List of Ephors General of Antiquities

First period (1833–1909)

Portrait Ephor General of Antiquities Took office Left office Notes
Adolf Weissenberg[note 1]
Adolf Weissenberg[note 1]
1833September 1834[19]Bavarian architect, appointed as 'ephor' for the antiquities of Greece by King Otto of Greece.
Ludwig Ross
Ludwig Ross
18341836[21]German archaeologist and Classical scholar. The first to be appointed as Ephor General after the formal creation of the Ephorate under the Archaeological Law of 10/22 May.[22]
Kyriakos Pittakis
Kyriakos Pittakis
18361863The first native Greek to hold the office. Styled as 'Ephor of the Central Public Museum' 1836–1843.[23] Responsible for the first excavation and restoration of the Lion Gate at Mycenae.
Panagiotis Efstratiadis
Panagiotis Efstratiadis
18641884Responsible for the construction of the first Acropolis Museum.
Panagiotis Stamatakis
Panagiotis Stamatakis
18841885Promoted barely a year before his death from malaria.
Panagiotis Kavvadias
Panagiotis Kavvadias
18851909Directed the excavations of Epidaurus. Post abolished after his removal from office.

Revival of the General Ephorate (1961–1981)

After the abolition of the position of Ephor General in 1909, the title was revived by the law 4177/1961 in 1961.[24] Three positions at the same rank were created simultaneously.[25]

Portrait Ephor General of Antiquities Took office Left office Notes
Christos Karouzos
Christos Karouzos
196117 August 1964[25]
Semni Karouzou
Semni Karouzou
196117 August 1964[25]The first woman to be employed by the Greek Archaeological Service, and the only one to hold the rank of Ephor General.
Yannis Papadimitriou [el]
Yannis Papadimitriou [el]
19611963Died in office.

Under the Regime of the Colonels, Spyridon Marinatos was appointed as head of the Greek archaeological service, and sometimes used the title of Ephor General:[26]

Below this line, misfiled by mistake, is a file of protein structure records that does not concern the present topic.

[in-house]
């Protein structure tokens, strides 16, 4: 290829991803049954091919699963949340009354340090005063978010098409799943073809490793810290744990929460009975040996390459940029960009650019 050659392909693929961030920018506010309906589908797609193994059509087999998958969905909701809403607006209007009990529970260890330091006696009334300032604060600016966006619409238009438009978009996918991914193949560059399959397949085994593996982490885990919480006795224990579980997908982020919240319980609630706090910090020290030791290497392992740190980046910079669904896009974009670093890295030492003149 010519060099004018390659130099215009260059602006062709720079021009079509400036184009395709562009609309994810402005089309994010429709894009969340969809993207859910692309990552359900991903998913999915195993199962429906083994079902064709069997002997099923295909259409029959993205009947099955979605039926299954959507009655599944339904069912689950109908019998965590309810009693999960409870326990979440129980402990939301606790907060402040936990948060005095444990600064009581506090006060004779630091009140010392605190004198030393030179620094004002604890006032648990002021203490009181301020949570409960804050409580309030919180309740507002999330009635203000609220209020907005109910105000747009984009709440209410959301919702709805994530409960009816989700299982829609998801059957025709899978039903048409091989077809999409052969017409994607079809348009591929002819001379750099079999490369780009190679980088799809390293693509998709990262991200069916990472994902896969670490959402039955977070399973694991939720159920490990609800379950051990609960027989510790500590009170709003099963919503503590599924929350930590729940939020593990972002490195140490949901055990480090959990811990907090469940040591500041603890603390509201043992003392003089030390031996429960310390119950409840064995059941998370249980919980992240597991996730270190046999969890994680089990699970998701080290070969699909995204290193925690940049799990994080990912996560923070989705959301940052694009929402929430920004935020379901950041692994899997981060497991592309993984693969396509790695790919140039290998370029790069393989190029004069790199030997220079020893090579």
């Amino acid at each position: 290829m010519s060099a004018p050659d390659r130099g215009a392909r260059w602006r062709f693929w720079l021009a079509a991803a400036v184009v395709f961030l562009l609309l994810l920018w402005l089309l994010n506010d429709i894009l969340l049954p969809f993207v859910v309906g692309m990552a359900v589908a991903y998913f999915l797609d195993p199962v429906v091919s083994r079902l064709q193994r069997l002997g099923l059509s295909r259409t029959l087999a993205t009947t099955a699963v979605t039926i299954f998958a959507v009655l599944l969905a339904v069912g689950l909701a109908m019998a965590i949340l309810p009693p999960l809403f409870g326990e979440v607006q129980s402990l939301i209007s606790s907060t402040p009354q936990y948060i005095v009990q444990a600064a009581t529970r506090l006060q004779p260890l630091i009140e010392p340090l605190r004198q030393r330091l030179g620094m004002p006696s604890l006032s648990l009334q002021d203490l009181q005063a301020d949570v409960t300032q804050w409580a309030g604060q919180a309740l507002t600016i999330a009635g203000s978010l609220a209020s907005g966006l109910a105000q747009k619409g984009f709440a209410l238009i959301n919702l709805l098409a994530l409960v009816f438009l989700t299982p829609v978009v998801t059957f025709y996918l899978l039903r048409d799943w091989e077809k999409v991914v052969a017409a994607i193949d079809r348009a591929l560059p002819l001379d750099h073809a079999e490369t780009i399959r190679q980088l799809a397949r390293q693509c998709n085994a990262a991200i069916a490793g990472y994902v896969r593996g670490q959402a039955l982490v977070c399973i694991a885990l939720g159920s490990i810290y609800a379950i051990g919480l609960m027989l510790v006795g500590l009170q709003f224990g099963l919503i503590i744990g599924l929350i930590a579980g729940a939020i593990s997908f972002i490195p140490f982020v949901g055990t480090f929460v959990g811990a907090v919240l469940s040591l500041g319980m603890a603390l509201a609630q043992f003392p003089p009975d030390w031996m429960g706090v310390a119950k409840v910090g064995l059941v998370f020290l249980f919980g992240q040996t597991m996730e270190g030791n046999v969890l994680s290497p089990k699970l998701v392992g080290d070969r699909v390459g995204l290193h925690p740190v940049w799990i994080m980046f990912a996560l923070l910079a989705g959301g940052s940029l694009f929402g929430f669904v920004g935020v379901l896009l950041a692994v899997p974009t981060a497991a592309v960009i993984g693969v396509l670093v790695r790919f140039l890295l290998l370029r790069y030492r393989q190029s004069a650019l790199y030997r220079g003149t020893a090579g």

Portrait Ephor General of Antiquities Took office Left office Notes
Spyridon Marinatos
Spyridon Marinatos
19671973Sacked by Dimitrios Ioannidis after the latter seized power in November 1973.

The rank of Ephor General was formally abolished once again by the law 1232/1982 in 1982.[14]

Current ephorates

Map of Greece, showing some of the cities and regions which host archaeological ephorates.

As of 2022, the regional ephorates of the Greek Archaeological Service are as follows:[27]


Explanatory notes

  1. ^ Sources are divided on whether to count Weissenberg as Ephor General: Papazarkadas does not,[18] Petrakos does,[19] others prevaricate (e.g. Fatsea, who describes his period in charge as a 'directorship' to which Ross 'succeeded'.[20])


  1. ^ "Εφορεία Εναλίων Αρχαιοτήτων" (in Greek). Hellenic Republic – Ministry of Culture and Sports. Archived from the original on 2022-08-03. Retrieved 13 July 2022.
  2. ^ Initiative for Heritage Conservancy 2014, p. 31.
  3. ^ Petrakos 2007, p. 19.
  4. ^ Petrakos 2007, p. 20.
  5. ^ Petrakos 2007, pp. 19–20.
  6. ^ Mallouchou-Toufano 2007, p. 40.
  7. ^ Petrakos 2007, pp. 22–23.
  8. ^ Petrakos 2007, p. 22.
  9. ^ a b Konstantinidi-Syvridi & Paschalidis 2019, p. 112.
  10. ^ a b Petrakos 2007, p. 23.
  11. ^ Vasilikou 2011, p. 79.
  12. ^ Pantos 2014, p. 6.
  13. ^ Walters 1910, p. 263.
  14. ^ a b Petrakos 2011, p. 77.
  15. ^ Archaeological Museum of Thessalonica 2017.
  16. ^ Pantos 2008.
  17. ^ Προεδρικό Διάταγμα υπ' Αριθμ. 104, ΦΕΚ Α΄ 171/28.8.2014. 28 August 2014. Retrieved 2022-12-11.
  18. ^ Papazarkadas 2014, p. 403.
  19. ^ a b Petrakos 2011, p. 58.
  20. ^ Fatsea 2017, p. 65.
  21. ^ Christiansen & Nielsen 2000, p. 44.
  22. ^ Petrakos 2011, p. 10.
  23. ^ Petrakos 2011, p. 59.
  24. ^ Αρχαιολογική νομοθεσία N.4177/1961 (ΦEΚ 131/Α'/19.8.1961). 19 August 1961. Retrieved 2022-12-30.
  25. ^ a b c Petrakos 1995, p. 147.
  26. ^ Voutsaki 2017, p. 19.
  27. ^ "General Directorate of Antiquities and Cultural Heritage" (in Greek). Hellenic Republic – Ministry of Culture and Sports. Retrieved 2022-12-08.


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Ephor (archaeology)